In each case, a number of types of powdered or ground tillers may be used in either the core matcrial or the pattern material or both. Such fillers might consist, for example, of acrylic or vinyl resins, or simple inorganic or organic compounds and waxes, and it properly chosen they serve to decrease shrinkage of the core or pattern, a the case may be, and help to produce more accurate results.

It will be understood, of course, that the invention is not restricted to the use of the particular materials mentioned merely by way of example, ".0? to the particular modes of core or pattern destruction described. The core may be destroyed and thus eliminated from the pattern by any suitable or desired procedure so long as it leaves the destructlble pattern it let for its contemplated subsequent investment: and the destruction of the pattern to eliminate it from the mold material in which it is invested may similerly be accomplished by any suitable or desired means. The important i'eature oi the invention resides in the proper selection of the destructible materials employed to form the core and pattern, wherebythestepsottheentireprocessmaybe 2,42o,ss1

7 satisfactorily carried out, as described, in a wholly feasible and commercially utillzable manner.

In general it will be understood that the details herein described and illustrated are intended to be merely illustrative in character, and that the present process may be applied to a large variety of different purposes, and may readily be modified in numerous ways by those skilled in the art without departure from the spirit and scope of the invention as expressed in the appended claims,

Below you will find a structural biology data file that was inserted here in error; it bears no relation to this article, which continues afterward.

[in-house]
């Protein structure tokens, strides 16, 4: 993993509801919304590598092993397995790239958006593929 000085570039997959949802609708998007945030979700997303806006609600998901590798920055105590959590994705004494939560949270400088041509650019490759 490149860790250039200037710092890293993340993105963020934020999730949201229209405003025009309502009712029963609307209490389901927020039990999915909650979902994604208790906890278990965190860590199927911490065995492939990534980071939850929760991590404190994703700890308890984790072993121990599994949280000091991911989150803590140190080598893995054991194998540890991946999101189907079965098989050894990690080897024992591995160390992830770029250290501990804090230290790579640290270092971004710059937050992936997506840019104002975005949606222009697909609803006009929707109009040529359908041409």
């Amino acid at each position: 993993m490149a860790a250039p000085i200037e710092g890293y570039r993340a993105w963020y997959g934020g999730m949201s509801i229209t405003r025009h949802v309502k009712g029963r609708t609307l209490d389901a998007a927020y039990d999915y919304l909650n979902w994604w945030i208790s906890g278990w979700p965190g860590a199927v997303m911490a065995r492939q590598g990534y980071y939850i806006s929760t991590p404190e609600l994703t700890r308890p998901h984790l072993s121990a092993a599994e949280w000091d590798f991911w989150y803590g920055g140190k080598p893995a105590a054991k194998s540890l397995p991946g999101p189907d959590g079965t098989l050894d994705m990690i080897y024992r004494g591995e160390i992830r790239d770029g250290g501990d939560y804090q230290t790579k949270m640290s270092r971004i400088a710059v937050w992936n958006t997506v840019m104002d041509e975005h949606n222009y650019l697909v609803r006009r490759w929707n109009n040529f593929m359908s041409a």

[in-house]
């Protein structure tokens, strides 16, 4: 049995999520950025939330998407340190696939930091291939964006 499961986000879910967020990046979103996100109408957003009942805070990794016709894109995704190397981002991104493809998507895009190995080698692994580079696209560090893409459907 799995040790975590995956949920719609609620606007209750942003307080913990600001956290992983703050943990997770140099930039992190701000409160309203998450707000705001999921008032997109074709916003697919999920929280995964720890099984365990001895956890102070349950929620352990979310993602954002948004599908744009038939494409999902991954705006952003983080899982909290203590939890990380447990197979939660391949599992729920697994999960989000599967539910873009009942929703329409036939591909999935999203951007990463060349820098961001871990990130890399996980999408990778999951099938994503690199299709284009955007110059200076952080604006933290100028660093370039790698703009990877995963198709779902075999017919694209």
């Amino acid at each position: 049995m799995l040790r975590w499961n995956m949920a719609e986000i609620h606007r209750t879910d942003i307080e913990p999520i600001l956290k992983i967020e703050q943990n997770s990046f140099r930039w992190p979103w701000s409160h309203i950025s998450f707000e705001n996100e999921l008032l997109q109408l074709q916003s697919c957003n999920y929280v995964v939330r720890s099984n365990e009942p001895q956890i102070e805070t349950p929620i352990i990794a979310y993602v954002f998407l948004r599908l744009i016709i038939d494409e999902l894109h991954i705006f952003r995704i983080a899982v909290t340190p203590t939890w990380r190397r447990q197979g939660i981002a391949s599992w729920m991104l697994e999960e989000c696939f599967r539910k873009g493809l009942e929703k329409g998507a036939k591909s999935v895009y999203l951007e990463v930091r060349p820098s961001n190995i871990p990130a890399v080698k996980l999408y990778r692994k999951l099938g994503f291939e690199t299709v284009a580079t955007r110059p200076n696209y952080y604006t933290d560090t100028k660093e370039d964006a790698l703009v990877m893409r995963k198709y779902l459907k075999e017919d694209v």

Having thus described our invention and illustrated its use, what we claim as new and desire to secure by Letters Patent is:

1. A method of making a cast metallic article having a hollow interior, which consists in forming a core of destructible material conforming to said hollow interior, casting differentially destructible material around said core to form a destructible pattern which is a replica of the desired article, destroying the core to eliminate it from said pattern, said core elimination bein effected by subjecting it to a destructive action to which the pattern material is immune, investing the resultant hollow pattern in refractory mold material and then destroying it to eliminate it and thereby leave a corresponding mold cavity in the refractory material, and casting the desired metallic article in said cavity.